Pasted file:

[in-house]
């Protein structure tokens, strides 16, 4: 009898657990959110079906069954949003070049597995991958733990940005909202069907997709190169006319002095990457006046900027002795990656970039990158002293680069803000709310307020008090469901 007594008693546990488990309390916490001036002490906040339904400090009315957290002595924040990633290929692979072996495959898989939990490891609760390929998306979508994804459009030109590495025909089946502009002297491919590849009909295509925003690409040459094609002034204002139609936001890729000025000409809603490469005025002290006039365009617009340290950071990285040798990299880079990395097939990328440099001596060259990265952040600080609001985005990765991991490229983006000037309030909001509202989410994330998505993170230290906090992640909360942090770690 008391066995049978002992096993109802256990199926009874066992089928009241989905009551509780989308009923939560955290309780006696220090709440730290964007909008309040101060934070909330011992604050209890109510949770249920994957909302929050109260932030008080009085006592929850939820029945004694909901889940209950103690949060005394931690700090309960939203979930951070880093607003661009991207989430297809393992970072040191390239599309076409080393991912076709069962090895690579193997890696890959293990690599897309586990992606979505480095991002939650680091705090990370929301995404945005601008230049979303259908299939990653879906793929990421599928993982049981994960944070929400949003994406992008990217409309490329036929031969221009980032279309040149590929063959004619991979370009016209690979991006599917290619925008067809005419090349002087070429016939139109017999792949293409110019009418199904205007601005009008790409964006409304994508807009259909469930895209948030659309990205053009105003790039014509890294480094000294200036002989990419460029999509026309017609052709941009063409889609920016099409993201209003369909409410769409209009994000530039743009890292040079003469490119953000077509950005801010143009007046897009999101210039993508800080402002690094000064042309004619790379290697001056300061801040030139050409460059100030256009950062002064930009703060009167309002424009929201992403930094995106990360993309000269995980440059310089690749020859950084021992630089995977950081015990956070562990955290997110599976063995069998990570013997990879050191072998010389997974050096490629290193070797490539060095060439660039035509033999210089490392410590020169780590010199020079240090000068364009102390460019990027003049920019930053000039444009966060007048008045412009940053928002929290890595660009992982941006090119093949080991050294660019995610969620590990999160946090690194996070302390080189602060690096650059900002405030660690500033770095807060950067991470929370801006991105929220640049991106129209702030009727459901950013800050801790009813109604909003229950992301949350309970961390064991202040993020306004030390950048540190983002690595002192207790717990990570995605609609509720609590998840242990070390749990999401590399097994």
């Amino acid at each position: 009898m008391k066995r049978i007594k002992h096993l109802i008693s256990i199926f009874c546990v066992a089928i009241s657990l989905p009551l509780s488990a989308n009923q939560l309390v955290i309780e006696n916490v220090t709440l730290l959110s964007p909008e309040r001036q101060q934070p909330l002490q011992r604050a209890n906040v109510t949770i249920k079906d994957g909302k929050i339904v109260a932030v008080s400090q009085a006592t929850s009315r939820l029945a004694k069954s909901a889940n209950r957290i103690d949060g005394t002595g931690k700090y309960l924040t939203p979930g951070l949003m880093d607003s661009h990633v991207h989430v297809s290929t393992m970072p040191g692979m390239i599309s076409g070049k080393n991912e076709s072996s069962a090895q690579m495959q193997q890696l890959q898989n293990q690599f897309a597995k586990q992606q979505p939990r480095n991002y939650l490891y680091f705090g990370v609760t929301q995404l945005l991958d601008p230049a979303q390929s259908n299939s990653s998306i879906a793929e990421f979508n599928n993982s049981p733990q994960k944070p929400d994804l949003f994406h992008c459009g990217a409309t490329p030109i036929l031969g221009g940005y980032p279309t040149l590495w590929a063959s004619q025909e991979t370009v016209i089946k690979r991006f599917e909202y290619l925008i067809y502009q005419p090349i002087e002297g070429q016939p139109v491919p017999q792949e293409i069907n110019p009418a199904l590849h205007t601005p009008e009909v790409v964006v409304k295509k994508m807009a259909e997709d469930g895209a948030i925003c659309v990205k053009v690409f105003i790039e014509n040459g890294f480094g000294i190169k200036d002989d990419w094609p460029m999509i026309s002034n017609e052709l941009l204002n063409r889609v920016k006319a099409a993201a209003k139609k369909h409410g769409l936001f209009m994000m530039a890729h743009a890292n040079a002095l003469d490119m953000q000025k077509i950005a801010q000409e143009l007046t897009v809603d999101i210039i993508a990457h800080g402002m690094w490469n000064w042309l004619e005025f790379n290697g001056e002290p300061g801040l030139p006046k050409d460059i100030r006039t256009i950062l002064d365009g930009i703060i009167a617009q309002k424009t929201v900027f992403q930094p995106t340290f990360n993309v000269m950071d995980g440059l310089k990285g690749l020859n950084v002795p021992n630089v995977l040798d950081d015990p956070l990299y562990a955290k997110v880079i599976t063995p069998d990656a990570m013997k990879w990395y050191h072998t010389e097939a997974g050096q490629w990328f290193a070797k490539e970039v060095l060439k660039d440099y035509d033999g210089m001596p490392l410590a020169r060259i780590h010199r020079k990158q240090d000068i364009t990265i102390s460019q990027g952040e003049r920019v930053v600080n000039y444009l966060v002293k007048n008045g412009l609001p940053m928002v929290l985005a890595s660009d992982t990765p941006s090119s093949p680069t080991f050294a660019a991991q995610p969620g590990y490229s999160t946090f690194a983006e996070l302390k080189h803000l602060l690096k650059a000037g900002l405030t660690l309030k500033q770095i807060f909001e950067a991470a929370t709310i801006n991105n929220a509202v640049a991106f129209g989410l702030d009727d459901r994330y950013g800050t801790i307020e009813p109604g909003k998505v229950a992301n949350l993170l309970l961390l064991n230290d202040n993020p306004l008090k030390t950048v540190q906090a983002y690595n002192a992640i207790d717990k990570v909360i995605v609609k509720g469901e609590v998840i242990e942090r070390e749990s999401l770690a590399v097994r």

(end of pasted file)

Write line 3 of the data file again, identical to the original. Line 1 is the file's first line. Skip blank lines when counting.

């Amino acid at each position: 009898m008391k066995r049978i007594k002992h096993l109802i008693s256990i199926f009874c546990v066992a089928i009241s657990l989905p009551l509780s488990a989308n009923q939560l309390v955290i309780e006696n916490v220090t709440l730290l959110s964007p909008e309040r001036q101060q934070p909330l002490q011992r604050a209890n906040v109510t949770i249920k079906d994957g909302k929050i339904v109260a932030v008080s400090q009085a006592t929850s009315r939820l029945a004694k069954s909901a889940n209950r957290i103690d949060g005394t002595g931690k700090y309960l924040t939203p979930g951070l949003m880093d607003s661009h990633v991207h989430v297809s290929t393992m970072p040191g692979m390239i599309s076409g070049k080393n991912e076709s072996s069962a090895q690579m495959q193997q890696l890959q898989n293990q690599f897309a597995k586990q992606q979505p939990r480095n991002y939650l490891y680091f705090g990370v609760t929301q995404l945005l991958d601008p230049a979303q390929s259908n299939s990653s998306i879906a793929e990421f979508n599928n993982s049981p733990q994960k944070p929400d994804l949003f994406h992008c459009g990217a409309t490329p030109i036929l031969g221009g940005y980032p279309t040149l590495w590929a063959s004619q025909e991979t370009v016209i089946k690979r991006f599917e909202y290619l925008i067809y502009q005419p090349i002087e002297g070429q016939p139109v491919p017999q792949e293409i069907n110019p009418a199904l590849h205007t601005p009008e009909v790409v964006v409304k295509k994508m807009a259909e997709d469930g895209a948030i925003c659309v990205k053009v690409f105003i790039e014509n040459g890294f480094g000294i190169k200036d002989d990419w094609p460029m999509i026309s002034n017609e052709l941009l204002n063409r889609v920016k006319a099409a993201a209003k139609k369909h409410g769409l936001f209009m994000m530039a890729h743009a890292n040079a002095l003469d490119m953000q000025k077509i950005a801010q000409e143009l007046t897009v809603d999101i210039i993508a990457h800080g402002m690094w490469n000064w042309l004619e005025f790379n290697g001056e002290p300061g801040l030139p006046k050409d460059i100030r006039t256009i950062l002064d365009g930009i703060i009167a617009q309002k424009t929201v900027f992403q930094p995106t340290f990360n993309v000269m950071d995980g440059l310089k990285g690749l020859n950084v002795p021992n630089v995977l040798d950081d015990p956070l990299y562990a955290k997110v880079i599976t063995p069998d990656a990570m013997k990879w990395y050191h072998t010389e097939a997974g050096q490629w990328f290193a070797k490539e970039v060095l060439k660039d440099y035509d033999g210089m001596p490392l410590a020169r060259i780590h010199r020079k990158q240090d000068i364009t990265i102390s460019q990027g952040e003049r920019v930053v600080n000039y444009l966060v002293k007048n008045g412009l609001p940053m928002v929290l985005a890595s660009d992982t990765p941006s090119s093949p680069t080991f050294a660019a991991q995610p969620g590990y490229s999160t946090f690194a983006e996070l302390k080189h803000l602060l690096k650059a000037g900002l405030t660690l309030k500033q770095i807060f909001e950067a991470a929370t709310i801006n991105n929220a509202v640049a991106f129209g989410l702030d009727d459901r994330y950013g800050t801790i307020e009813p109604g909003k998505v229950a992301n949350l993170l309970l961390l064991n230290d202040n993020p306004l008090k030390t950048v540190q906090a983002y690595n002192a992640i207790d717990k990570v909360i995605v609609k509720g469901e609590v998840i242990e942090r070390e749990s999401l770690a590399v097994r």